Two RCMP officers showed up at Katherine Denny’s house that day to tell her that her daughter was dead. The next day, Katherine heard from the medical examiner.

“The Medical Examiner found the cause of death was severe lung infections in both lungs, also known as double pneumonia,” Halpern wrote.

“Concerns about Sarah’s deteriorating health and distress were repeatedly brought to the attention of officers and health care staff at the Facility, but Sarah remained largely unattended to. The conduct of the Defendants’ employees amounts to reckless behaviour and the Defendants’ employees acted in bad faith by failing to respond to Sarah’s requests for medical attention. The staff employed by and at the Facility failed to respond, and Sarah Rose Denny’s condition worsened, which ultimately resulted in her death.”

NS ‘perpetuated systemic inequalities,’ family claims

Denny’s death is the result of negligence on the part of the province and Nova Scotia Health, Halpern wrote. Denny’s treatment, she alleged, “fell below the standard of care required to operate a correctional facility reasonably, safely, and competently.”

Halpern wrote that the defendants breached Denny’s charter rights. That includes discrimination based on her history of addiction, “a recognized disability.”

“The Defendants relied on Sarah’s disability to make uninformed assumptions about her illness, attributed all her symptoms to alcohol withdrawal, and did not make further assessments or attempt to diagnose her,” Halpern wrote.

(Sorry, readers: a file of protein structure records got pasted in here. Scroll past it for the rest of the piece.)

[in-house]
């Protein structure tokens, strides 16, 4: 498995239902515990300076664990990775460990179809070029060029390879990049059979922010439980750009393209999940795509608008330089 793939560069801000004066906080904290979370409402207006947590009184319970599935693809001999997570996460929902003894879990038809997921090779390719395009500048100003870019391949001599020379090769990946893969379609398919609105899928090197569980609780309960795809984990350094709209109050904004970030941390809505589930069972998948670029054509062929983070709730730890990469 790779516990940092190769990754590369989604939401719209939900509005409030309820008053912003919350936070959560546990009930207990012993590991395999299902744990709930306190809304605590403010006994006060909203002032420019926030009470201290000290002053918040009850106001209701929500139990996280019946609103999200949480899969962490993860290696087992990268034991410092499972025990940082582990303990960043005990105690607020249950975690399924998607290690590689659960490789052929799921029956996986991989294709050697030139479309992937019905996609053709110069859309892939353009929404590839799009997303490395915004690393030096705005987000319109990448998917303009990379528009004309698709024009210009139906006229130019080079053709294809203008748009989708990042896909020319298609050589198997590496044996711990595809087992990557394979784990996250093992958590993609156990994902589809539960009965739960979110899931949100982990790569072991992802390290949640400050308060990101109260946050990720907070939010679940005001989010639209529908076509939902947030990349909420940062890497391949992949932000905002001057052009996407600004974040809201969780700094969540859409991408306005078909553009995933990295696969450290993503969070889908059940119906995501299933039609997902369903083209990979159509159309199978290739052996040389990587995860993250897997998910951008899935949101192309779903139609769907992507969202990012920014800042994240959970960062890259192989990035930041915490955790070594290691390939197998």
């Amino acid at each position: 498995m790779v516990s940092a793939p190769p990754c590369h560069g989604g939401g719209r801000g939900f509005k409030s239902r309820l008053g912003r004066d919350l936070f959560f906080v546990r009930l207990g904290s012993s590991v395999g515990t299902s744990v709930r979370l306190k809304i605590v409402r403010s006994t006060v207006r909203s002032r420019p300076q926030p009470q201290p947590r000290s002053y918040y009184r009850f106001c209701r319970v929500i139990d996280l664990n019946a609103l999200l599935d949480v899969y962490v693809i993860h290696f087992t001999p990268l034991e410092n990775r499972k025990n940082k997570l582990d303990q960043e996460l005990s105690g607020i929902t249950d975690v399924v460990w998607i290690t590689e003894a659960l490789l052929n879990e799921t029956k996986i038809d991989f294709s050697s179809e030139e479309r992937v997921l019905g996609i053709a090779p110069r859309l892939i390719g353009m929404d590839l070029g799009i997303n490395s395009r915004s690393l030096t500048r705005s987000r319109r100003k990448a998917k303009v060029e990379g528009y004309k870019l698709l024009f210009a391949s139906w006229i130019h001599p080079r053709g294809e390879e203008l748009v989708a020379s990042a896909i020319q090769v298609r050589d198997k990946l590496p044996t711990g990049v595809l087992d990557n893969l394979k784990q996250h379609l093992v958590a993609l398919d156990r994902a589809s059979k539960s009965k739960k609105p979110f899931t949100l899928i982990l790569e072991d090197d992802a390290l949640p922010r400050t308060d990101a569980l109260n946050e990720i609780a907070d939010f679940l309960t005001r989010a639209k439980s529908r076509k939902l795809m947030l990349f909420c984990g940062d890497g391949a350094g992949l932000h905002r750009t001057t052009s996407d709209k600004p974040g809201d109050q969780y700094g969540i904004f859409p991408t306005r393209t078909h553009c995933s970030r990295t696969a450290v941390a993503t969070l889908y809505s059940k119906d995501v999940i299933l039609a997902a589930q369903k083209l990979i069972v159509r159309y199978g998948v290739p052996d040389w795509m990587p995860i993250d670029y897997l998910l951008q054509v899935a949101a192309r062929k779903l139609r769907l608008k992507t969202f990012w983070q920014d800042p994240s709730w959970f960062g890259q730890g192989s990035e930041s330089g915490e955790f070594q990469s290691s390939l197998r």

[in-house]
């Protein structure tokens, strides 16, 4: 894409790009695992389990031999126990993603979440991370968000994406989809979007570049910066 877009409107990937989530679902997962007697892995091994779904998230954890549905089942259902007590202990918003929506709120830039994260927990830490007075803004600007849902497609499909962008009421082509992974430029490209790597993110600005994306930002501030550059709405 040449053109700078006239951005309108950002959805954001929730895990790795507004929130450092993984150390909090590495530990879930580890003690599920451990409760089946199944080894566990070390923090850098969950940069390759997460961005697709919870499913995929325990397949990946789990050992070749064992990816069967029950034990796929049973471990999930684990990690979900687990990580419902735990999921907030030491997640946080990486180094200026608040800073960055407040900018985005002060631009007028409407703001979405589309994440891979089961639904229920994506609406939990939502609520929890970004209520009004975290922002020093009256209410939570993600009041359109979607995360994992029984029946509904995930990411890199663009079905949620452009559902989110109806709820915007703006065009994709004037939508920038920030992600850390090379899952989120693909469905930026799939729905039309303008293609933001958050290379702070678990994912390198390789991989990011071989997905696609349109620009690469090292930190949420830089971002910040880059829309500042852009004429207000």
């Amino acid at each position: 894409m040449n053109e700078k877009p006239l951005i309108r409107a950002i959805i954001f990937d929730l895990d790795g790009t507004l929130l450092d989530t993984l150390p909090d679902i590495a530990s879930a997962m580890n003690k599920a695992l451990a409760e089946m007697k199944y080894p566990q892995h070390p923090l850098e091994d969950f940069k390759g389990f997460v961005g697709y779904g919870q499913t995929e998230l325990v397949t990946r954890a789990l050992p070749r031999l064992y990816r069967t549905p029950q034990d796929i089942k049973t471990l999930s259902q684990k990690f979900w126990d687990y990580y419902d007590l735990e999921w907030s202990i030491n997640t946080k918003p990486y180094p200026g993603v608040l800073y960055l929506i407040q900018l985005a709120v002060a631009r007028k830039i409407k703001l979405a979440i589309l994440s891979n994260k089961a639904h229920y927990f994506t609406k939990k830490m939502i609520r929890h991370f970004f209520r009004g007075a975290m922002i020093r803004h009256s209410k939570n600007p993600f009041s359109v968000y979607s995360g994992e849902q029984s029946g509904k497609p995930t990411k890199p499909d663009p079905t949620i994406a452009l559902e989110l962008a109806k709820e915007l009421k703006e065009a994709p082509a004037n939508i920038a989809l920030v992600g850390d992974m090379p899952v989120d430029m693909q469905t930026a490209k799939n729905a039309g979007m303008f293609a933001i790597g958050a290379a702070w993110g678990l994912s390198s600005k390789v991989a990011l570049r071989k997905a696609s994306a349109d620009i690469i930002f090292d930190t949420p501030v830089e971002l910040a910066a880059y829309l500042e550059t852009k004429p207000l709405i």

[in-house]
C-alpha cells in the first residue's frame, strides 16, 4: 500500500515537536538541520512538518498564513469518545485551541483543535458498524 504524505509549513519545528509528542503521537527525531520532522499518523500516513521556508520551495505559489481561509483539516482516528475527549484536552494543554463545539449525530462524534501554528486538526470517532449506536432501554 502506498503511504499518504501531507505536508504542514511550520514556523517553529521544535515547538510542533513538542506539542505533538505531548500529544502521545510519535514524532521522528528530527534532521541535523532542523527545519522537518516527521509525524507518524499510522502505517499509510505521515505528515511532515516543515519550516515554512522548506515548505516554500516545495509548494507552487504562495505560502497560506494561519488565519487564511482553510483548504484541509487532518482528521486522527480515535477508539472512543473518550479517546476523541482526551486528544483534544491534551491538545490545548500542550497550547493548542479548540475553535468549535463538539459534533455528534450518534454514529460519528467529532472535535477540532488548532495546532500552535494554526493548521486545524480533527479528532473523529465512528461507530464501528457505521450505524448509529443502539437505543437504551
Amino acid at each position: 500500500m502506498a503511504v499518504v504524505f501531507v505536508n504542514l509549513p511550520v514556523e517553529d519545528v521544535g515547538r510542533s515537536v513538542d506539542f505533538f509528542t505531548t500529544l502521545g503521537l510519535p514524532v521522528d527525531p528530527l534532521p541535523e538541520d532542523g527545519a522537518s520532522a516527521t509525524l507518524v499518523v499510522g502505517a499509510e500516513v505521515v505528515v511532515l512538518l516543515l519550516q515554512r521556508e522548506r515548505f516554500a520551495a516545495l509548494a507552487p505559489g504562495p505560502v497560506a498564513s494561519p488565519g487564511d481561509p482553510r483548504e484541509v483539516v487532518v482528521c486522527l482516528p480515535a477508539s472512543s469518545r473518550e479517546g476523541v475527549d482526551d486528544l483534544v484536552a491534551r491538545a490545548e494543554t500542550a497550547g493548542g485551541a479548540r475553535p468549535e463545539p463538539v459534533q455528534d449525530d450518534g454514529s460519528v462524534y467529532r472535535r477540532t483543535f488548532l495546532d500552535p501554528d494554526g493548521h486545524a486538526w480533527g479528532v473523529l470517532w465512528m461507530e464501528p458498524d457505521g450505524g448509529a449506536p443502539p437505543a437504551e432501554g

“Further, the Plaintiffs state that the denial of proper medical care to Sarah Rose Denny was influenced by her identity as an Indigenous woman. The denial of state services to Indigenous women is well documented and directly impacted Sarah, exacerbating the already prevalent discrimination faced by Indigenous people within the criminal justice system. By neglecting Sarah’s urgent medical needs, the Defendants have perpetuated systemic inequalities and further marginalized her as a member of a vulnerable group, breached her Section 15 Charter rights, violating her right to equal treatment and amplifying the existing disparities faced by Indigenous women.”

The family is seeking damages, plus costs and interest, in a to-be-determined amount.

Province struck committee to examine deaths in custody

Denny was the second Mi’kmaw prisoner to die in a provincial facility in 2023. Peter Paul, 27, died in the Cape Breton Correctional Facility in January. The two deaths sparked calls for a public inquiry.

In response, the provincial Department of Justice announced in June that it would establish a “Deaths-in-Custody Review Committee.” Chaired by Medical Examiner Dr. Matt Bowes, the committee “will examine the facts and circumstances leading up to a death and make recommendations to the Justice Minister to help prevent similar deaths in the future,” the province said in a news release.

“It will examine two recent deaths of persons in custody of the Province and more in the future as required.”

Zane Woodford is the Halifax Examiner’s municipal reporter. He covers Halifax City Hall and contributes to our ongoing PRICED OUT housing series. Twitter @zwoodford